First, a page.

Your future benefit payments, including any PLOP amount, can be subject to an Ohio Division of Property Order that requires you to pay a portion of your pension to a former spouse for purposes of dividing your marital property.

Your ex-spouse cannot receive payment until your payment begins, and payment must be in the same manner you receive (lump sum or monthly). Payment to your ex-spouse ceases when you stop receiving a payment. Regardless of the number of DOPOs SERS receives, the total amount deducted from your benefit cannot exceed 50% of your original benefit amount.

You should discuss these matters with your attorney if you find yourself going through a divorce.

If you are subject to a court order to provide support for your spouse, former spouse, or children, the court can order SERS to withhold from your pension benefit payments.

Regardless of the number of support orders that SERS receives or the total amount of support ordered to be paid, the total amount deducted from your pension cannot exceed 50% of your original payment amount.

Plan of Payment Required

You may be required by a court order to select a retirement plan that provides a continuing benefit to your ex-spouse in the event of your death.

This order must be issued as part of your divorce proceedings, provide for payment of a specified amount to your spouse, and be received by SERS prior to the effective date of your retirement. If this type of order is issued, you must select a payment plan that complies with the court order.

You should discuss these matters with your attorney if you are in the process of filing for a divorce.

Please send SERS a copy of your court-ordered DOPO if your divorce decree requires it.

Your Death

A $1,000 lump-sum death benefit will be paid to your designated beneficiary upon your death. If you have multiple beneficiaries, this will be distributed equally among them. By law, if you do not designate a beneficiary, statutory succession will apply. Payment will be made only upon receipt of a death certificate and evidence of qualification, as required by SERS.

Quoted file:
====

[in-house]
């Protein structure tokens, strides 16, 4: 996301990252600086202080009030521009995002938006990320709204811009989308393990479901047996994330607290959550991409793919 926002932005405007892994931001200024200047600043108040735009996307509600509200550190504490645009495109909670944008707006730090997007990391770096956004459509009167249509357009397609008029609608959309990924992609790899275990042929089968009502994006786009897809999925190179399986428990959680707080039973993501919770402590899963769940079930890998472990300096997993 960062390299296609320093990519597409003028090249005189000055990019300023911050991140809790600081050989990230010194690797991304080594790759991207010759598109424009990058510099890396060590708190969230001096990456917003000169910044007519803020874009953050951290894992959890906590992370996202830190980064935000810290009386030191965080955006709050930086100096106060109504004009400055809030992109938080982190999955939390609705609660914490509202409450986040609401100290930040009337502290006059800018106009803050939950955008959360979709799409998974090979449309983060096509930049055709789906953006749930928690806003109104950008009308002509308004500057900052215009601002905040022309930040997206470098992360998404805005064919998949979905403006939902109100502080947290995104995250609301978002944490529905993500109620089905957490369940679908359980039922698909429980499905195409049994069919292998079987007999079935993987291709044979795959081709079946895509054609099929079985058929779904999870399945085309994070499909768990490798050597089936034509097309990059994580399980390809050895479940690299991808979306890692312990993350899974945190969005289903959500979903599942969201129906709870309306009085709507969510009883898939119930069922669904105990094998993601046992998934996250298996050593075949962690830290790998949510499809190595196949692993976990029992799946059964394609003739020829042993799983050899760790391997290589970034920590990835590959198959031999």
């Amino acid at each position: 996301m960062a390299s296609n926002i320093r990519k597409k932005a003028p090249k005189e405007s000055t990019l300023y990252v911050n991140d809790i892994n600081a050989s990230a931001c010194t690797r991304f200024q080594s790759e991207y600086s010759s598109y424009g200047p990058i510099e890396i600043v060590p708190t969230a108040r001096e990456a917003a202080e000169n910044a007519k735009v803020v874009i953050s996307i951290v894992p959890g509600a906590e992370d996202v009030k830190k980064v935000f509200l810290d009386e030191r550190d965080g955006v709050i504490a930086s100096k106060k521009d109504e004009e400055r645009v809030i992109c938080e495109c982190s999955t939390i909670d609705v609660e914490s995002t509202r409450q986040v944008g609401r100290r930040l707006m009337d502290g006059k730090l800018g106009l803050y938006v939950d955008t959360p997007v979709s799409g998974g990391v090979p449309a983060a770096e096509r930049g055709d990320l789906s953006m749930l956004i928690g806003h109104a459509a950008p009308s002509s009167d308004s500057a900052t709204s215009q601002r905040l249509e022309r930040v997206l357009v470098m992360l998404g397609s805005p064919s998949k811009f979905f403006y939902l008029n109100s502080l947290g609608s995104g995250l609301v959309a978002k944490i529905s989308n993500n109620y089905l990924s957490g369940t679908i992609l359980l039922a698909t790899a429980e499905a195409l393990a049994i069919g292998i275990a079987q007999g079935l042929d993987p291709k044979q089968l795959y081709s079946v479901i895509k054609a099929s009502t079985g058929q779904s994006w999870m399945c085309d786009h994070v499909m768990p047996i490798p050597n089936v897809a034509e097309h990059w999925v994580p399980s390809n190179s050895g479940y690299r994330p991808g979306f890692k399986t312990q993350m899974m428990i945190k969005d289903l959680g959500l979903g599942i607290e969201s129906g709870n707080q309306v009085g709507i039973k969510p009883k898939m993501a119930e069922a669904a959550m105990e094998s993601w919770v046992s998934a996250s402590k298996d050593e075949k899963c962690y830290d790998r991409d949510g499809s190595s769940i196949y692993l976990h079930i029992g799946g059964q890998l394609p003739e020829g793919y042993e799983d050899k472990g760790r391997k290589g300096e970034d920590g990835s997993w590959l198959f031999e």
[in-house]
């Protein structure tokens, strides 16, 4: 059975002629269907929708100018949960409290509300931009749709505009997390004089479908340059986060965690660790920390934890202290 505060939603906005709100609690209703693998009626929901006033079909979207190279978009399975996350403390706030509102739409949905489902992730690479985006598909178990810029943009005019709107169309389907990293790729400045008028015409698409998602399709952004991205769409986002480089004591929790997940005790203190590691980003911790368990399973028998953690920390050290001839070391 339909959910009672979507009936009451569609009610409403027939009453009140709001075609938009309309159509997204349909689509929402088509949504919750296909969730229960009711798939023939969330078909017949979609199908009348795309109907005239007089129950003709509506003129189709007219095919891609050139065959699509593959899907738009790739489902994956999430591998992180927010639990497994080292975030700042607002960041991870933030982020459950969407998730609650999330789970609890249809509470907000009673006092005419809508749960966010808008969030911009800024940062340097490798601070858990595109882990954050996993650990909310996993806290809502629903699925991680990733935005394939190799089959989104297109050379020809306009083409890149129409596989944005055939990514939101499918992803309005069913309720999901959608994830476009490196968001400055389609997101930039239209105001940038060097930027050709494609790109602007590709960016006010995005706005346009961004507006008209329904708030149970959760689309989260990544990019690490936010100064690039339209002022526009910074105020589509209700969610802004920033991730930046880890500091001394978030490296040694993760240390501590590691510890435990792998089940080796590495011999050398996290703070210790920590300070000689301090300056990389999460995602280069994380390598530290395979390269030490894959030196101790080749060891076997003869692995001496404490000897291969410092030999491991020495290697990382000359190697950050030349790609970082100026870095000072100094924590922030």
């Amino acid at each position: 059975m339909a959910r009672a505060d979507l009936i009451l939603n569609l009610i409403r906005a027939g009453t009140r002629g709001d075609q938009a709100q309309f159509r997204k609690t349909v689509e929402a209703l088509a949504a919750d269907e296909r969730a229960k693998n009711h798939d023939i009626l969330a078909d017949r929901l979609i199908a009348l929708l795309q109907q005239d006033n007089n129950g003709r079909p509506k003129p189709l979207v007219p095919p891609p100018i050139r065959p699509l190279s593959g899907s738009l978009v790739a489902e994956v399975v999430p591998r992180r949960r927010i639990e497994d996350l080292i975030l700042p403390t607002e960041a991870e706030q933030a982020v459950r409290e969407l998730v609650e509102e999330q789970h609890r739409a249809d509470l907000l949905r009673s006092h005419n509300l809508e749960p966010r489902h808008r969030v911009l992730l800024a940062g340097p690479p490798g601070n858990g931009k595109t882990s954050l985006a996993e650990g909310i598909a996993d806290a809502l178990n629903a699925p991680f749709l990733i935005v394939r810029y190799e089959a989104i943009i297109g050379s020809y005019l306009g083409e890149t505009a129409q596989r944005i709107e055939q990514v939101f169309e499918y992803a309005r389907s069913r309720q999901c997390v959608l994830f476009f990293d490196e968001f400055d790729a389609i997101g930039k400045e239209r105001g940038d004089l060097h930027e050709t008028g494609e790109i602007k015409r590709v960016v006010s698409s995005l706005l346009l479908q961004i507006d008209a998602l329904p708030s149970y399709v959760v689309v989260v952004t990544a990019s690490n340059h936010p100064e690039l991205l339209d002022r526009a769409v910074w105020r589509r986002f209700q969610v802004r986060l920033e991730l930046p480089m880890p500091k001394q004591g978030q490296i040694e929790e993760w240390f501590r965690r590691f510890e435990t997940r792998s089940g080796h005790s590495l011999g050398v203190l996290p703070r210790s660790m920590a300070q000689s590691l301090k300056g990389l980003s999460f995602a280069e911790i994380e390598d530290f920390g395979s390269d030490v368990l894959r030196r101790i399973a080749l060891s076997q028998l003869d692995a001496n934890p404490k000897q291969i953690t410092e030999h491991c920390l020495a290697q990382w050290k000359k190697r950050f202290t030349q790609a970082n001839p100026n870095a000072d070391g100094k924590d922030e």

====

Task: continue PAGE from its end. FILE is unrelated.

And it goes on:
SERS is required to pay an amount of benefits equal to the contributions in your SERS account. To learn more about refunding the deceased member’s account, or applying for a benefit if eligible, read the Member Benefits Guide or call Member Services toll-free at 866-280-7377.

Death of Your Spouse

If your spouse dies, it changes the beneficiary structure of your account. Please fill out a Member Beneficiary Designation Form, to update your SERS account information.

Death of Your Beneficiary (before retirement)

If the account beneficiary designated by you dies before you retire, you should select a new beneficiary. You must designate a new beneficiary in writing on a form provided by SERS. Please fill out a Member Beneficiary Designation Form to update your SERS account records.

Death of Your Beneficiary (after retirement)

If you choose Plan A, C or D, and your beneficiary dies before you do, then your benefit may be changed to a Plan B (Single Life Allowance) with an adjustment in your benefit.

If you choose Plan F and a beneficiary dies before you do, your benefit will be adjusted on the basis of the remaining beneficiary or beneficiaries.